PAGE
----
Presidential Address Experience Is Seductive

Stephen J. Hoch, University of Pennsylvania
[ to cite ]:
Stephen J. Hoch (2003) ,"Presidential Address Experience Is Seductive", in NA - Advances in Consumer Research Volume 30, eds. Punam Anand Keller and Dennis W. Rook, Valdosta, GA : Association for Consumer Research, Pages: 1.

Advances in Consumer Research Volume 30, 2003     Page 1



Stephen J. Hoch, University of Pennsylvania

[Because my ACR Presidential Address is based on a paper called "Product Experience Is Seductive," published in the Journal of Consumer Research, 2002, 29 (2), 448-454, a short summary is provided here. The interested reader can find the complete story in the journal.]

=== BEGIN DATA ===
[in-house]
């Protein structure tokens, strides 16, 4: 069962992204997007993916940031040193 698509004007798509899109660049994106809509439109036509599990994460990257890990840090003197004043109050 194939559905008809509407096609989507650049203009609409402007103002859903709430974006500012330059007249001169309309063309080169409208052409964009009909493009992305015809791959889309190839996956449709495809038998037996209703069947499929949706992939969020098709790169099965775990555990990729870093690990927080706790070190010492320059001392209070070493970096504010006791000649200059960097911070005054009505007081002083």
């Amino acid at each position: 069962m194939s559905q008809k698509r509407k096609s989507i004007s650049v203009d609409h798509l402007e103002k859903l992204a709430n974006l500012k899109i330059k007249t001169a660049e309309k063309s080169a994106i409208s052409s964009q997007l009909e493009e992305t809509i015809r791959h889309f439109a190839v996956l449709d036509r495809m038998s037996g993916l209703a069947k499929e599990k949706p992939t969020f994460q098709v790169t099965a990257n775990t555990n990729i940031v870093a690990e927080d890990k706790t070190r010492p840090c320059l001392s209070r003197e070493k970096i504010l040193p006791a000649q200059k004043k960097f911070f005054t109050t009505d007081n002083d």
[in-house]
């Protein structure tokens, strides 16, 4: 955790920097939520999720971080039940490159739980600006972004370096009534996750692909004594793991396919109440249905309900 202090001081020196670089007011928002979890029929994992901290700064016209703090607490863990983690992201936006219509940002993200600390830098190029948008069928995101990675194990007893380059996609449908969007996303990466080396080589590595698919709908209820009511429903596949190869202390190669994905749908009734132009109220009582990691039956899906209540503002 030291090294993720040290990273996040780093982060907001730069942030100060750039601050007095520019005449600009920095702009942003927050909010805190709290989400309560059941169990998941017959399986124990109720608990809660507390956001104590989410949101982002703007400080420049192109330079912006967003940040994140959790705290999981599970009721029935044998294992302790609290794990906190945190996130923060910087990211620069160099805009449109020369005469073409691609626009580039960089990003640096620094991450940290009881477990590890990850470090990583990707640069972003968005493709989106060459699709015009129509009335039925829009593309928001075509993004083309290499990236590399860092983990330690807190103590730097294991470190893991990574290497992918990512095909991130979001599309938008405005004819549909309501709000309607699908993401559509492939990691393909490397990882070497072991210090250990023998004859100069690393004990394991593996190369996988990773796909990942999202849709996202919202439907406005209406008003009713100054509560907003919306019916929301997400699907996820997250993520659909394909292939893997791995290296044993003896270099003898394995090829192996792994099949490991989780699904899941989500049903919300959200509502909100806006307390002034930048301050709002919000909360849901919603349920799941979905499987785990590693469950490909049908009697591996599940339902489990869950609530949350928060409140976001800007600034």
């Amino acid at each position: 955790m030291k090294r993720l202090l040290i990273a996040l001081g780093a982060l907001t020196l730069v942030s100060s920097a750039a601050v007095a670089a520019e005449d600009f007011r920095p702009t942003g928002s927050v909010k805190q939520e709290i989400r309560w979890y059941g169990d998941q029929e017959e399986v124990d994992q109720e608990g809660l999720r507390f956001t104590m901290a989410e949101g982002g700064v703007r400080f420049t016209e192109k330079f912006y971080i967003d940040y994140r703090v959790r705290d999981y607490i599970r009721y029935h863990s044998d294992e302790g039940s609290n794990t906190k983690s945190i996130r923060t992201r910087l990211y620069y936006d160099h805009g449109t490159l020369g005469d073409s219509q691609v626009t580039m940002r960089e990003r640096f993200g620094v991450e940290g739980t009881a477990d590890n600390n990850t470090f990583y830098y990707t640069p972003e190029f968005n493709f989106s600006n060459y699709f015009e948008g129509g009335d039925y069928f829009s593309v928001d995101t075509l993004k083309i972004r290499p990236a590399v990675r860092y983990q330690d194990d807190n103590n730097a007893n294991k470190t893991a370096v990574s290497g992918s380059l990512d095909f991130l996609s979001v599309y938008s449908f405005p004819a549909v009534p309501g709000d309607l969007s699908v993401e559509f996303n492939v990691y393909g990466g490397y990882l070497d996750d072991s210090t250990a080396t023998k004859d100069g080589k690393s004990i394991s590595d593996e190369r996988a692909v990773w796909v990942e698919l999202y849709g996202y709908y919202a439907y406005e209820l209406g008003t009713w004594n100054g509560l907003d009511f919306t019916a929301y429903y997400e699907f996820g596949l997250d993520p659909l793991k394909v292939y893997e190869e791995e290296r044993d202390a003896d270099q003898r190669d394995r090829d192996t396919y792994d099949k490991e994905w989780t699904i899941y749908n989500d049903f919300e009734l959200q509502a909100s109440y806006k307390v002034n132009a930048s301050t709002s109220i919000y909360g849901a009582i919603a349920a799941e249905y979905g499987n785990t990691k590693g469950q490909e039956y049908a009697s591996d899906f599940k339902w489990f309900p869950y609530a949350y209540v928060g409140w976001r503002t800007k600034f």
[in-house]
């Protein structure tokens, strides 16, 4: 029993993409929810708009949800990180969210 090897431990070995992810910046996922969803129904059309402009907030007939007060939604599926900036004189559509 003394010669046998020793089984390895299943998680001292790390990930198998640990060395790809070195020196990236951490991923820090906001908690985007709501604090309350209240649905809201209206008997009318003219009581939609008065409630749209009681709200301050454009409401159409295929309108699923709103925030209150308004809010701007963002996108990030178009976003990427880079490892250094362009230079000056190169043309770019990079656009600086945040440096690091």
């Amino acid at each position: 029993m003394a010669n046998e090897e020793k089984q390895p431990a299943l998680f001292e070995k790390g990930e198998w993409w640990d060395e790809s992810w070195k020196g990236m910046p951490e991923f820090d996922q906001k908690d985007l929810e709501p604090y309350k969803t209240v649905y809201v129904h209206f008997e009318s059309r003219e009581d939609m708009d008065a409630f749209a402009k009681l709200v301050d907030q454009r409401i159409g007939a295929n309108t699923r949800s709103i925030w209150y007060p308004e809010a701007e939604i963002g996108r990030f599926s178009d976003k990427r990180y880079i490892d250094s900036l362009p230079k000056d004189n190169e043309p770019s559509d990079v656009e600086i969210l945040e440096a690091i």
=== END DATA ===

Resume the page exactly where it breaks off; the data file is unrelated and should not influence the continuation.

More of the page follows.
Personal experience is overrated. We often find it more compelling than we should. In many personal consumption situations, we believe that we have learned more from product experience than actually is so, trusting ourselves more than partisan marketing sources. Product experience often can proceed like a seduction. The engaging and vivid aspects of experience catch our attention. We become intrigued and the intentional character of experience increases memorability. The non-partisan nature of experience can lead us to let our guard down a bit as we confuse familiarity with expertise. We become more open to self-influence than would be the case with the didactic sources that are responsible for marketing the product. The ambiguous, pseudo-diagnostic aspects of experience afford us plenty of leeway in interpreting the product experience in whichever complicitous way serves personal interests. It is here that we begin a partnership with product experience in our own seduction, possibly assisted by marketing communications from a self-serving source. Finally, the endogenous nature of experience allows us to adapt our tastes so as to accommodate to what has been chosen. Are we likely to be happy with the seduction or will we feel a bit betrayed? The history of well-known seductions suggests a little bit of both.